OECD Territorial Reviews: Slovenia 2011

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Despite its relatively small size, Slovenia is a good illustration of the potential of regional development policy. Its internal diversity, openness and experience of rapid structural change all reinforce the need for efficient reallocation of resources, while underscoring the need to take account of the potential positive and negative externalities associated with the shifting structure of economic activity.  

With 36% of the national territory falling under Natura 2000 protection, spatial planning is particularly challenging and yet also particularly important. Given the absence of a regional tier of government and the extreme fragmentation of the municipal level of authority, Slovenia needs to develop capacity at intermediate levels, to address policy problems that are best tackled at a scale in between the local and the national.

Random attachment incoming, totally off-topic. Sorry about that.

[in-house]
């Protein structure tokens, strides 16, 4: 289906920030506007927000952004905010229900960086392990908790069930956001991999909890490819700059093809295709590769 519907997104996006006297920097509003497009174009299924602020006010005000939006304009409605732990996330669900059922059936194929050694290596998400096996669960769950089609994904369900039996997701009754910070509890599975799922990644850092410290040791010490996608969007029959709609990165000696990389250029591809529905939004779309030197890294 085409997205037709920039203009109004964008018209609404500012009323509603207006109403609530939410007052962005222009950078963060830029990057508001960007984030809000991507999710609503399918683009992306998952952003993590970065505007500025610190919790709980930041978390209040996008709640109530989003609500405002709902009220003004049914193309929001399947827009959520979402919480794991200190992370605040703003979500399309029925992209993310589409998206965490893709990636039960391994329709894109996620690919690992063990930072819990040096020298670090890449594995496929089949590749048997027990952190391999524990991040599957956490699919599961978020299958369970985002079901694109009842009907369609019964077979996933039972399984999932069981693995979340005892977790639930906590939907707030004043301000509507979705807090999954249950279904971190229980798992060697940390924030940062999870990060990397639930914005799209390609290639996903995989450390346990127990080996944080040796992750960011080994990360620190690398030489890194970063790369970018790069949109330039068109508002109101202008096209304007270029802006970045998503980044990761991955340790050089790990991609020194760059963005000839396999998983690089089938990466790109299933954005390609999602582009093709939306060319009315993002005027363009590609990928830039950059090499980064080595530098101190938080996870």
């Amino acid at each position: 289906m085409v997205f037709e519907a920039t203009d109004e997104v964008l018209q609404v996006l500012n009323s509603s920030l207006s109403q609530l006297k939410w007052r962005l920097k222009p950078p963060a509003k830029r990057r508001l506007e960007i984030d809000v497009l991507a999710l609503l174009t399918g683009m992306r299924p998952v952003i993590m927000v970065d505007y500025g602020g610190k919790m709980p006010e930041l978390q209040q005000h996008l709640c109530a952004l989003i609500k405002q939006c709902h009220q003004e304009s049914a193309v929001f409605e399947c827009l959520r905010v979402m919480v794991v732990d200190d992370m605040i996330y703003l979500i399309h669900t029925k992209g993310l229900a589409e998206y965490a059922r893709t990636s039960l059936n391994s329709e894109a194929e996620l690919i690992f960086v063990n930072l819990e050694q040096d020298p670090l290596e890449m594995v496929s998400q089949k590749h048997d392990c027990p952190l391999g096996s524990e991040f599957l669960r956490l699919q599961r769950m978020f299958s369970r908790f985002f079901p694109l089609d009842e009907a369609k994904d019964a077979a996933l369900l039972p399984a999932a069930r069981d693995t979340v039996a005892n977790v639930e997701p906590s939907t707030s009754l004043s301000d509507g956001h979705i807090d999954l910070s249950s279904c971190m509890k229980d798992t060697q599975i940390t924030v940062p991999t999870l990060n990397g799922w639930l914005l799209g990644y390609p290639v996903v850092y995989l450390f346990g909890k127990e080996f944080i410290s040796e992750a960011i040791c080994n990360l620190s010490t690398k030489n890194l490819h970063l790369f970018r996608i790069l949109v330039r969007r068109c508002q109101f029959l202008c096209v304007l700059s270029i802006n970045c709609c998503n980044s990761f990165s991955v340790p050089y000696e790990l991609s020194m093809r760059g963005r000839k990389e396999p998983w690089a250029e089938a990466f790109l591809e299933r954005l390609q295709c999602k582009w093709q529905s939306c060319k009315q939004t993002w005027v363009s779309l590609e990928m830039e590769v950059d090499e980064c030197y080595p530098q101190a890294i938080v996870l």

Municipal Competencies in Slovenia

The Law on Local Self-governance divides municipal competences into original and transferred ones. Original competences include those which are set by municipal statutes and other acts and are a standard element of local self-governance (communal utility services, local public services, etc.) and local competences of public importance set by local legislation in municipalities. Transferred competences include those which the state transfers to municipalities to perform them on behalf of the state. The state must provide the required funding.


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